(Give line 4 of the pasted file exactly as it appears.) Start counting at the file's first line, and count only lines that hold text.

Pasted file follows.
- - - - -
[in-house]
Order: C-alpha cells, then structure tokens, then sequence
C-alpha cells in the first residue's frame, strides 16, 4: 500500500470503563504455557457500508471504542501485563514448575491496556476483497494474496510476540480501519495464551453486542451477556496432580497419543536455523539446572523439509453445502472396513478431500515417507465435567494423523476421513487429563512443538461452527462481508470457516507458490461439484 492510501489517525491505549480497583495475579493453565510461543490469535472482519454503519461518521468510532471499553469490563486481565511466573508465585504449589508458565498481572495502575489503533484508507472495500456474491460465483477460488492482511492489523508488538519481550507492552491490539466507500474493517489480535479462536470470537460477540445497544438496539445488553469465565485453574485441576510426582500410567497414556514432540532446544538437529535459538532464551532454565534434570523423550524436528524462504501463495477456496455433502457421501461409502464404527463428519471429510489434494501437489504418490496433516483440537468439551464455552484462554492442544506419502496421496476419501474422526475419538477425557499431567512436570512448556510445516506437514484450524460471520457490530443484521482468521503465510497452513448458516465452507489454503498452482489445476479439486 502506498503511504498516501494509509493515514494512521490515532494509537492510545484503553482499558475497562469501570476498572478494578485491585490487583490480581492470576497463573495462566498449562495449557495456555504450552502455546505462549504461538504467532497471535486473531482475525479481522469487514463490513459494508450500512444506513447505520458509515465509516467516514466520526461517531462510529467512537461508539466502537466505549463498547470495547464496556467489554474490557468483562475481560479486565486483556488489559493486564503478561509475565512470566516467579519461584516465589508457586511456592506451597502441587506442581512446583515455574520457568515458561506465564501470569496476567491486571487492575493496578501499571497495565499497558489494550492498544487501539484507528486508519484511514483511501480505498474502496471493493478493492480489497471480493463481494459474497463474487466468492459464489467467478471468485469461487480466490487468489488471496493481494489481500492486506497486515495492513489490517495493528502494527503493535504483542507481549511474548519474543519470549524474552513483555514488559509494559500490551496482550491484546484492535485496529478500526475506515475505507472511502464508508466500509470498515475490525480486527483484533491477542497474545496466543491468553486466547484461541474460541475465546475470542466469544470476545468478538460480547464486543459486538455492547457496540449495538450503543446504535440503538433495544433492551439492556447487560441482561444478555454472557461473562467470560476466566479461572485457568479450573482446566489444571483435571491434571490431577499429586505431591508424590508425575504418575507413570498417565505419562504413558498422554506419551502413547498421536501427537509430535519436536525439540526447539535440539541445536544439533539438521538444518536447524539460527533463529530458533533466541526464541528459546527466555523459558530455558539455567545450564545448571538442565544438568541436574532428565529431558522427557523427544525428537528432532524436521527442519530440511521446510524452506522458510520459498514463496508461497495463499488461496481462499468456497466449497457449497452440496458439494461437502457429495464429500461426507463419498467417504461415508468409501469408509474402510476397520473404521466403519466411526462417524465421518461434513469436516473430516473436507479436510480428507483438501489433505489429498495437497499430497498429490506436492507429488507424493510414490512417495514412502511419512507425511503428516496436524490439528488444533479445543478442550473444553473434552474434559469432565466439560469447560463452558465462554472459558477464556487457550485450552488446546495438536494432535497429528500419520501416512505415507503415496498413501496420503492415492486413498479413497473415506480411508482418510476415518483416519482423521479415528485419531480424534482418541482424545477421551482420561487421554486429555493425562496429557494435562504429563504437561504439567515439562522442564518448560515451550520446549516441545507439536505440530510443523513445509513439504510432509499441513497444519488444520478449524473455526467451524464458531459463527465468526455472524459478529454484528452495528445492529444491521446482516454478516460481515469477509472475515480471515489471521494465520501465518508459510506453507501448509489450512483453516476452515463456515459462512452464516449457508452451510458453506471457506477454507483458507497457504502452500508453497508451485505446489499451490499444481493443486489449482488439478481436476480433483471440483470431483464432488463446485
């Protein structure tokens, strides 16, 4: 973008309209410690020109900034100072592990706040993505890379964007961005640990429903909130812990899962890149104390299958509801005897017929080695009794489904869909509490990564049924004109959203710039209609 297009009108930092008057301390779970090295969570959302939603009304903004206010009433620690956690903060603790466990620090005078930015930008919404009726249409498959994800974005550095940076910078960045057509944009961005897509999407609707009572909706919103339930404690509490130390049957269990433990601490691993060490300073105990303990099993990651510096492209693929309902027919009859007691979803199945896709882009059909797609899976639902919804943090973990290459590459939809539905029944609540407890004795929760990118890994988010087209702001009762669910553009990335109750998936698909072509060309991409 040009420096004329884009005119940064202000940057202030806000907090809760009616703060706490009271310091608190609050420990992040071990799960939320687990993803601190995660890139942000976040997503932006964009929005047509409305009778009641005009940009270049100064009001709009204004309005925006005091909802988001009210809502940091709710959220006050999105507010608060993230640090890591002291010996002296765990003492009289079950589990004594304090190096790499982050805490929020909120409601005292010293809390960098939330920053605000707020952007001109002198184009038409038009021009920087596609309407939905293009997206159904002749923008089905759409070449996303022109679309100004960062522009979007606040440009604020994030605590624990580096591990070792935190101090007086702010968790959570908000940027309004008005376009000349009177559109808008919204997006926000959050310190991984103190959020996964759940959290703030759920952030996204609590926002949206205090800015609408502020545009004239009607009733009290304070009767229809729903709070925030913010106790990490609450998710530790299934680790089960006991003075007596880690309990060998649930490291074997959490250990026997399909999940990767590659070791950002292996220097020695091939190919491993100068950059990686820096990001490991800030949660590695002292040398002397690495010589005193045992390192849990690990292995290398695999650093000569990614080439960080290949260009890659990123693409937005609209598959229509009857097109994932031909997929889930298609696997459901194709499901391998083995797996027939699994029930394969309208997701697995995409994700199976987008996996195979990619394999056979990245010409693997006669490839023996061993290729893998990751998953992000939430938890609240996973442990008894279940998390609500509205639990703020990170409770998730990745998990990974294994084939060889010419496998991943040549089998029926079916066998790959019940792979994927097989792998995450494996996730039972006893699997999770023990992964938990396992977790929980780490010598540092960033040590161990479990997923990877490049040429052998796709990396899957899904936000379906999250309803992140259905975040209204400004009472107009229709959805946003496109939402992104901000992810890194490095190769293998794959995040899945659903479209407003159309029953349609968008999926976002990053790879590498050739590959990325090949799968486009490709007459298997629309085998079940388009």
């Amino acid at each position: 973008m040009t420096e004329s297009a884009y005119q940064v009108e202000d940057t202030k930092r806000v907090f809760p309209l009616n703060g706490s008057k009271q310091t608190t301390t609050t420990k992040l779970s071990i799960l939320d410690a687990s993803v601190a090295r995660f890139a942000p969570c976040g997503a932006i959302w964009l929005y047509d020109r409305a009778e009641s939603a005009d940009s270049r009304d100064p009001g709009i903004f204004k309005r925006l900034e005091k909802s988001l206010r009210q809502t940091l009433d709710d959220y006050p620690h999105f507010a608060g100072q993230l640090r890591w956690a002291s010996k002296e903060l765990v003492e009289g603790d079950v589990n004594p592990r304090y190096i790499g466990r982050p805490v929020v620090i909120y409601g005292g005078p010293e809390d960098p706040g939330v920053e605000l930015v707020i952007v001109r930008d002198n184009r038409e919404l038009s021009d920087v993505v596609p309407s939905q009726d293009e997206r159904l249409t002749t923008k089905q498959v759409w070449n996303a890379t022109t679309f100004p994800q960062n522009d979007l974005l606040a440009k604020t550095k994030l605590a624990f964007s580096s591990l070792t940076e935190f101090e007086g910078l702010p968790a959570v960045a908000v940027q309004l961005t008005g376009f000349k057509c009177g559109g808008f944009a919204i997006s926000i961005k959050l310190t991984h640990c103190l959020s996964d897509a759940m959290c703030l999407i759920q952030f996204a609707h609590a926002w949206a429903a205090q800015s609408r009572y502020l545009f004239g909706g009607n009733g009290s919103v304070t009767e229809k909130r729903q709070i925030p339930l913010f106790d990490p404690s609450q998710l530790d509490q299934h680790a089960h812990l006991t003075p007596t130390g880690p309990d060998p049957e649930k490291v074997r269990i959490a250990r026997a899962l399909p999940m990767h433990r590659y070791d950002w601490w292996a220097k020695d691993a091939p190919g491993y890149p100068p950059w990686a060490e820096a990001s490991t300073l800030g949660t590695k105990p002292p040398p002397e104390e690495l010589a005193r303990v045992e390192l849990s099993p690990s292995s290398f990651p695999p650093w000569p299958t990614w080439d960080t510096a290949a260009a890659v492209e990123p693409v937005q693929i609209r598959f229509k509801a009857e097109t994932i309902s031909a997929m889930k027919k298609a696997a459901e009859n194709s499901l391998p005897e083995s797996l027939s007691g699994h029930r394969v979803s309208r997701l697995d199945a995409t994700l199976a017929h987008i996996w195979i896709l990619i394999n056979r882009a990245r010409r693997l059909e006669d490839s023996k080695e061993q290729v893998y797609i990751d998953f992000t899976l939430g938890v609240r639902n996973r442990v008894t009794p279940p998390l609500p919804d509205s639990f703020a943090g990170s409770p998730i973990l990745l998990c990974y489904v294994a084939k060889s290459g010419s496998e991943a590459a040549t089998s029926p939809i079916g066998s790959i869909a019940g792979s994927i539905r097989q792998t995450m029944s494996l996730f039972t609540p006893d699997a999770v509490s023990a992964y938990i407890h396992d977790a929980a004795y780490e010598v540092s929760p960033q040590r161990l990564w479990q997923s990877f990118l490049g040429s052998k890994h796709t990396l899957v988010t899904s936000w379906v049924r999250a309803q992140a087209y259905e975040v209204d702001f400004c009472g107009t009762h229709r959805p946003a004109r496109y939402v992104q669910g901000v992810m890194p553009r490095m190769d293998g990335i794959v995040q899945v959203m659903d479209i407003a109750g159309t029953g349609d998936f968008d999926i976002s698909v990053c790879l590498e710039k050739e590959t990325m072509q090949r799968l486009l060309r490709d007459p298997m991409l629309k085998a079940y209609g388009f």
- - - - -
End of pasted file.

């Protein structure tokens, strides 16, 4: 973008309209410690020109900034100072592990706040993505890379964007961005640990429903909130812990899962890149104390299958509801005897017929080695009794489904869909509490990564049924004109959203710039209609 297009009108930092008057301390779970090295969570959302939603009304903004206010009433620690956690903060603790466990620090005078930015930008919404009726249409498959994800974005550095940076910078960045057509944009961005897509999407609707009572909706919103339930404690509490130390049957269990433990601490691993060490300073105990303990099993990651510096492209693929309902027919009859007691979803199945896709882009059909797609899976639902919804943090973990290459590459939809539905029944609540407890004795929760990118890994988010087209702001009762669910553009990335109750998936698909072509060309991409 040009420096004329884009005119940064202000940057202030806000907090809760009616703060706490009271310091608190609050420990992040071990799960939320687990993803601190995660890139942000976040997503932006964009929005047509409305009778009641005009940009270049100064009001709009204004309005925006005091909802988001009210809502940091709710959220006050999105507010608060993230640090890591002291010996002296765990003492009289079950589990004594304090190096790499982050805490929020909120409601005292010293809390960098939330920053605000707020952007001109002198184009038409038009021009920087596609309407939905293009997206159904002749923008089905759409070449996303022109679309100004960062522009979007606040440009604020994030605590624990580096591990070792935190101090007086702010968790959570908000940027309004008005376009000349009177559109808008919204997006926000959050310190991984103190959020996964759940959290703030759920952030996204609590926002949206205090800015609408502020545009004239009607009733009290304070009767229809729903709070925030913010106790990490609450998710530790299934680790089960006991003075007596880690309990060998649930490291074997959490250990026997399909999940990767590659070791950002292996220097020695091939190919491993100068950059990686820096990001490991800030949660590695002292040398002397690495010589005193045992390192849990690990292995290398695999650093000569990614080439960080290949260009890659990123693409937005609209598959229509009857097109994932031909997929889930298609696997459901194709499901391998083995797996027939699994029930394969309208997701697995995409994700199976987008996996195979990619394999056979990245010409693997006669490839023996061993290729893998990751998953992000939430938890609240996973442990008894279940998390609500509205639990703020990170409770998730990745998990990974294994084939060889010419496998991943040549089998029926079916066998790959019940792979994927097989792998995450494996996730039972006893699997999770023990992964938990396992977790929980780490010598540092960033040590161990479990997923990877490049040429052998796709990396899957899904936000379906999250309803992140259905975040209204400004009472107009229709959805946003496109939402992104901000992810890194490095190769293998794959995040899945659903479209407003159309029953349609968008999926976002990053790879590498050739590959990325090949799968486009490709007459298997629309085998079940388009």